When to Go

The best time to visit is May through September, when weather is mildest, rain is less frequent, daylight hours are longest, wildlife is most abundant, and festivals and visitor-oriented activities are in full swing. But remember: Southeast sits in a rain forest, so rain can rule the day. There's a reason why XtraTuf waterproof boots are nicknamed "Southeast sneakers." Summertime high temperatures hover around the low to mid-60s, with far warmer days interspersed throughout. Shoulder-season temperatures are cooler, and the region is less crowded. Bring rain gear, layered clothing, sturdy footwear, a hat, and binoculars.

Allow yourself at least a week here. Plenty of adventures await ambitious independent travelers who plan ahead and ride state ferries.

If strolling through downtown shopping districts and museum-hopping is your idea of a perfect afternoon, journey to Ketchikan, Juneau, Skagway, Sitka, or Petersburg. For a wilderness experience in a peaceful, remote location, consider booking a multiple-night stay at one of Southeast's remote fly-in lodges.

Festivals

Alaska Folk Festival. The free, weeklong festival held each April draws singers, banjo masters, fiddlers, and cloggers from all over the state and beyond. Every performer, regardless of his or her level of professionalism, is given 15 minutes on stage, with the exception of the featured guest artists, who play two one-hour sets. Past performers have included folk singer Nanci Griffith and western swing band Hot Club of Cowtown. Almost as fun as the festival itself is the after-hours bar scene that blossoms around it. Most local bars host performances and jam sessions; on the weekend the music continues into the wee hours. Centennial Hall, 101 Egan Dr., Juneau, Alaska, 99801. 907/463–3316; www.akfolkfest.org.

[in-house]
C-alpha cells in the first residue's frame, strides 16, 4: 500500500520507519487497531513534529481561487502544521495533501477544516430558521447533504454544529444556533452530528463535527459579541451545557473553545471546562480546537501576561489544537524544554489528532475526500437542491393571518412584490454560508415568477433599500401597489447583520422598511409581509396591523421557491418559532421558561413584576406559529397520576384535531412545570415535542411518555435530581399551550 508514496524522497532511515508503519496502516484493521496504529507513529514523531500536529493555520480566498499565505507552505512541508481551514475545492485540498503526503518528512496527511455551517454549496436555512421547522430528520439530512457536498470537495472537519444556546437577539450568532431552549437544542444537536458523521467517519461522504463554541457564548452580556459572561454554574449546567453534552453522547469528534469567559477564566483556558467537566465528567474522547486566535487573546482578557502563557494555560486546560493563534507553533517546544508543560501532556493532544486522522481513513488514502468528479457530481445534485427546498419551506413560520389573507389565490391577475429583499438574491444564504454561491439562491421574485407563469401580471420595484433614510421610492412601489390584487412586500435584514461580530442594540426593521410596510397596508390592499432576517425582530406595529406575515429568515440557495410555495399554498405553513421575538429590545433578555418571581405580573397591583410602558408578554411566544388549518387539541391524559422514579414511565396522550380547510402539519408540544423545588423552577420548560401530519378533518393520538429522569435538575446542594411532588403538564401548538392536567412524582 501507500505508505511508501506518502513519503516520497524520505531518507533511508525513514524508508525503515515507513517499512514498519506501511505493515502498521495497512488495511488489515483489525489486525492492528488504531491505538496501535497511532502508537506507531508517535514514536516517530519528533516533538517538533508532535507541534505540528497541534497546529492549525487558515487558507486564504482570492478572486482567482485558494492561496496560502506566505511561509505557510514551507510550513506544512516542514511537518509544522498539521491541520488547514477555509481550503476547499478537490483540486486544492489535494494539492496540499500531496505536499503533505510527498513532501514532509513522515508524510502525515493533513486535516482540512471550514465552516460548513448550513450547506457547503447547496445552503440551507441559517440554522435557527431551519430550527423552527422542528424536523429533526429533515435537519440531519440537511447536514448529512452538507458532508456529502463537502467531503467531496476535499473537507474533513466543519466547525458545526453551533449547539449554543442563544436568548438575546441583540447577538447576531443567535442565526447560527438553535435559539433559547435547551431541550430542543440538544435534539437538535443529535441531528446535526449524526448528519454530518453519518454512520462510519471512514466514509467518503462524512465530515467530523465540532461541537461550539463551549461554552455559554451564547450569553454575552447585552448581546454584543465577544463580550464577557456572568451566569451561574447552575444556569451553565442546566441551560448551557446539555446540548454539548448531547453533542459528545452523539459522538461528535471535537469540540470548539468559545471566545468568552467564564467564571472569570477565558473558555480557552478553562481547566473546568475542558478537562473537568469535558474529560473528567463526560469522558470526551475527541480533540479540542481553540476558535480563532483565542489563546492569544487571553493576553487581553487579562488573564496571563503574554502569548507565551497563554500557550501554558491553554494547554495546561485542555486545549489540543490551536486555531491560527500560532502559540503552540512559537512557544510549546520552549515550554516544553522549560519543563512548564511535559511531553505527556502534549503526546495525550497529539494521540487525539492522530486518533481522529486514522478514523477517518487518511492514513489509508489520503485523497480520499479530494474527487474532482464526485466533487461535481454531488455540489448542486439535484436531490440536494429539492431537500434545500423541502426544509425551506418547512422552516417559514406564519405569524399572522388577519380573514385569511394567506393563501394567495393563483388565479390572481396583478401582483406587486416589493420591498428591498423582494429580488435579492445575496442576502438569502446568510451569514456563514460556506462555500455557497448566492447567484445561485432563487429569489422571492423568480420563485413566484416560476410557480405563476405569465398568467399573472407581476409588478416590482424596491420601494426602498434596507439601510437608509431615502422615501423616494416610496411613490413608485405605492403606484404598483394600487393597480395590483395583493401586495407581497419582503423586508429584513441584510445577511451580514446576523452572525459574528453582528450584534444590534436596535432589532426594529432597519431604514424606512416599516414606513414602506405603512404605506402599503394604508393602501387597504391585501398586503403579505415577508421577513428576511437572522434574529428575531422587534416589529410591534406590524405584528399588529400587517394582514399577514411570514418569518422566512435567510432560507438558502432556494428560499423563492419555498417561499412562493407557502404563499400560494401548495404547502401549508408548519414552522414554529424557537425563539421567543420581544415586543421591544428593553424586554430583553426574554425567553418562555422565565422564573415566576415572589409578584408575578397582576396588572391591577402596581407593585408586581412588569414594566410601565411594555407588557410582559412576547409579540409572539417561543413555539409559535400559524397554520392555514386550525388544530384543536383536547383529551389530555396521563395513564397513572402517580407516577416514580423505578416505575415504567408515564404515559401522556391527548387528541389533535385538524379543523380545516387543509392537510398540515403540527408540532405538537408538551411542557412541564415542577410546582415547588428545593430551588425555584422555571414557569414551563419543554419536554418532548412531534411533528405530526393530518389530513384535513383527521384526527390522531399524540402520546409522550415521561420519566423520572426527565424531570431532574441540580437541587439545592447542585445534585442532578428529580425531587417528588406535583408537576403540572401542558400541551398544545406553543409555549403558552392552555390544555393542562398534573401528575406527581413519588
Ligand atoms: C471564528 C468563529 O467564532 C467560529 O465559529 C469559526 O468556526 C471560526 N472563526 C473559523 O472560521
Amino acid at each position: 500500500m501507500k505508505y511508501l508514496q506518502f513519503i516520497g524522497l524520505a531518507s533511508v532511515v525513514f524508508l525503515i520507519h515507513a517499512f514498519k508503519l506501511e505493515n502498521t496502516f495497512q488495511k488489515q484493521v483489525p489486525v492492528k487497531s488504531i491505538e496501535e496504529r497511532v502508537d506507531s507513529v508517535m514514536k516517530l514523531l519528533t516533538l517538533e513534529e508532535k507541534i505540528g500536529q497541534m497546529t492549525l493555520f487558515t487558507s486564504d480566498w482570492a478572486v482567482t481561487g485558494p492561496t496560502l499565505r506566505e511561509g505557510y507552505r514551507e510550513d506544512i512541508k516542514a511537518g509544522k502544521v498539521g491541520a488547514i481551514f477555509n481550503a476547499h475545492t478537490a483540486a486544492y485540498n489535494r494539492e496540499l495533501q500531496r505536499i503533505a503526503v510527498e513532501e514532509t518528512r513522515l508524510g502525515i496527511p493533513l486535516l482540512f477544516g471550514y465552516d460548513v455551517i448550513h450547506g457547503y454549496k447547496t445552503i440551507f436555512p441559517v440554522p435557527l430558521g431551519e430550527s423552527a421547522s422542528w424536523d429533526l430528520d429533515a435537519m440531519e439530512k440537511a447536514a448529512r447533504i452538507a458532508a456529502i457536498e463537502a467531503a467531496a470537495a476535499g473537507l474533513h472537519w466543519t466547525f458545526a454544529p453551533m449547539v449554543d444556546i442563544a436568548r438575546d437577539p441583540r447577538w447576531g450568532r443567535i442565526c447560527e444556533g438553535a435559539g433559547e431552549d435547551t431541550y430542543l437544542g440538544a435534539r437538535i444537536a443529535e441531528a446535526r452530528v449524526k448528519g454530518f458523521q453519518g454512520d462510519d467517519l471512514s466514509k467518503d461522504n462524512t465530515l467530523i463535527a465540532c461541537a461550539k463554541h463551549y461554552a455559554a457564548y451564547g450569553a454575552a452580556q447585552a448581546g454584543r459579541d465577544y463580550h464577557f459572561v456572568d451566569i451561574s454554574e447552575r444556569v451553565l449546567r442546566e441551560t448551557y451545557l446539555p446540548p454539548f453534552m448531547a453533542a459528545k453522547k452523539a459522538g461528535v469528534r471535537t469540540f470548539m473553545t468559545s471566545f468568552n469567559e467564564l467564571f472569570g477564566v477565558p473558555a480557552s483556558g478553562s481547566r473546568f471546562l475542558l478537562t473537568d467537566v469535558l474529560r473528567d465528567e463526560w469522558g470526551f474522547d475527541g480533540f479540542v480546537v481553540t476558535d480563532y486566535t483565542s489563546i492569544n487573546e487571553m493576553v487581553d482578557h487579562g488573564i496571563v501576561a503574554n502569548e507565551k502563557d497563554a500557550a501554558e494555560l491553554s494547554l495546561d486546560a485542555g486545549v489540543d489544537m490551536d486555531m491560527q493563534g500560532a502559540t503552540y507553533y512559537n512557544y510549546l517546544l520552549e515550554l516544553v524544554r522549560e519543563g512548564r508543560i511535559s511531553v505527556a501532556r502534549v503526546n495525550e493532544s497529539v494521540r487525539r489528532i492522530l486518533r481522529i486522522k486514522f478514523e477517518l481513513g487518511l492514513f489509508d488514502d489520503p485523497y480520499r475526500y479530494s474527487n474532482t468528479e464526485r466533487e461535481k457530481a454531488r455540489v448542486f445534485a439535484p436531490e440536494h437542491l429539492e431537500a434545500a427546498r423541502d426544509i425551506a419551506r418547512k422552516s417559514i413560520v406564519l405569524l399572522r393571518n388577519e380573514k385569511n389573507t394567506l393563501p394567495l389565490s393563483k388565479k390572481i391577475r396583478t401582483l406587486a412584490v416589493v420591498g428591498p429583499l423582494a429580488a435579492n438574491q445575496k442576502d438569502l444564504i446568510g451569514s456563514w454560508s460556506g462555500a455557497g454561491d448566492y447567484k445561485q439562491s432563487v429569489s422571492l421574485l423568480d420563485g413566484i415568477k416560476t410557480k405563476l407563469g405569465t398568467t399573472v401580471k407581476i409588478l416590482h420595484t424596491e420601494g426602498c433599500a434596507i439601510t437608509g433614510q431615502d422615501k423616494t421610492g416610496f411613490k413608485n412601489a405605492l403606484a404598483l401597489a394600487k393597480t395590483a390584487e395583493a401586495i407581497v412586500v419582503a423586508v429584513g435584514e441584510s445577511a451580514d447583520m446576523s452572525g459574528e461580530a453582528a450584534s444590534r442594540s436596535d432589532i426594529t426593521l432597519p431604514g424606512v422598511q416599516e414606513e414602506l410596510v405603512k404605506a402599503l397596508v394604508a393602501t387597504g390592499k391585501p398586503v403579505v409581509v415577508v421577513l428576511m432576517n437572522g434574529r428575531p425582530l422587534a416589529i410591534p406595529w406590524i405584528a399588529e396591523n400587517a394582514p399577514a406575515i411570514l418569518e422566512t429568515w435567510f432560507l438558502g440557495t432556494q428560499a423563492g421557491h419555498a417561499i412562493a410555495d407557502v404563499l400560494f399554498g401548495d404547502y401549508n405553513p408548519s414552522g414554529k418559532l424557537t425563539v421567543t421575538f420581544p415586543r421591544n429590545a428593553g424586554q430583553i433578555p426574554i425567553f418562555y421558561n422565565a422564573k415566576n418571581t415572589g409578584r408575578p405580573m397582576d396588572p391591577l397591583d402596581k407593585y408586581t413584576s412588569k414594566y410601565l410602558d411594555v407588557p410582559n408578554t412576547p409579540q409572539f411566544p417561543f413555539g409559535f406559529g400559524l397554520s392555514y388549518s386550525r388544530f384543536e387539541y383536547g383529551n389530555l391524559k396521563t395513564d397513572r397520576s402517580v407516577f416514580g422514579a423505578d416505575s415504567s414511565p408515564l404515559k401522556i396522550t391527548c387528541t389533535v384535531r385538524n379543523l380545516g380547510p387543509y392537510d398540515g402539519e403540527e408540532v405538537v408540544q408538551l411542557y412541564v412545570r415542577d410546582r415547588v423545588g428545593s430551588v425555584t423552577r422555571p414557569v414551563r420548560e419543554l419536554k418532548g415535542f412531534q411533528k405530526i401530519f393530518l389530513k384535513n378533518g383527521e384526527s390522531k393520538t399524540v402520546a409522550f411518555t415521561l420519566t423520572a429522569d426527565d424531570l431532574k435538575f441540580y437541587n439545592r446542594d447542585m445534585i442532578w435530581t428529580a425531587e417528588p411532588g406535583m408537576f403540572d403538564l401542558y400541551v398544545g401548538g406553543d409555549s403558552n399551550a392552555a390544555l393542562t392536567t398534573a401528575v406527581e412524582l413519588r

Celebration. Alaska's largest cultural festival, held biennially in June of every even-numbered year, brings together Native groups from all over the state to dance, share artworks and crafts, and socialize. The event includes a parade through the streets of Juneau for which different tribes don traditional, often very elaborate handmade regalia. There are also dance performances and a juried art show. All events are open to the public, but the dance performances require a purchased ticket. 1 Sealaska Plaza, Juneau, Alaska, 99801. 907/463–4844; www.sealaskaheritage.org/celebration.

Juneau Jazz & Classics. Each May performers from all over the world head to Juneau to celebrate music from Bach to Brubeck. Taj Mahal, Arlo Guthrie, Booker T. Jones, and the Manhattan Transfer are among past guests. The festival runs for more than two weeks, showcasing jazz and classics along with blues, rock, and soul. 350 Whittier St., Suite 105, Juneau, Alaska, 99801. 907/463–3378; www.jazzandclassics.org.

Little Norway Festival. The festival has been held annually since 1958 on the weekend closest to May 17, Syttende Mai, or Norwegian Constitution Day. The town's Norwegian heritage, which extends back to 1910, remains one of the defining elements of this community. You won't find better Norwegian folk dancing or beer-batter halibut outside Norway. Petersburg, Alaska, 99833. 907/772–4636; www.petersburg.org.

Sitka Summer Music Festival. Southeast's premier chamber-music festival, a monthlong celebration in June, attracts musicians from as far away as Europe and Asia for concerts and special events. Most performances are held in the Sitka Historical Society and Museum. 104 Jeff Davis St., Sitka, Alaska, 99835. 907/747–6774; www.sitkamusicfestival.org.

Sitka WhaleFest. Hosted by the Sitka Sound Science Center, this festival is held around town in early November, when the whales are plentiful (as many as 80) and tourists are not. Events include lectures, concerts, races, and cruises. 834 Lincoln St., Suite 22, Sitka, Alaska, 99835. 907/747–8878; www.sitkawhalefest.org.

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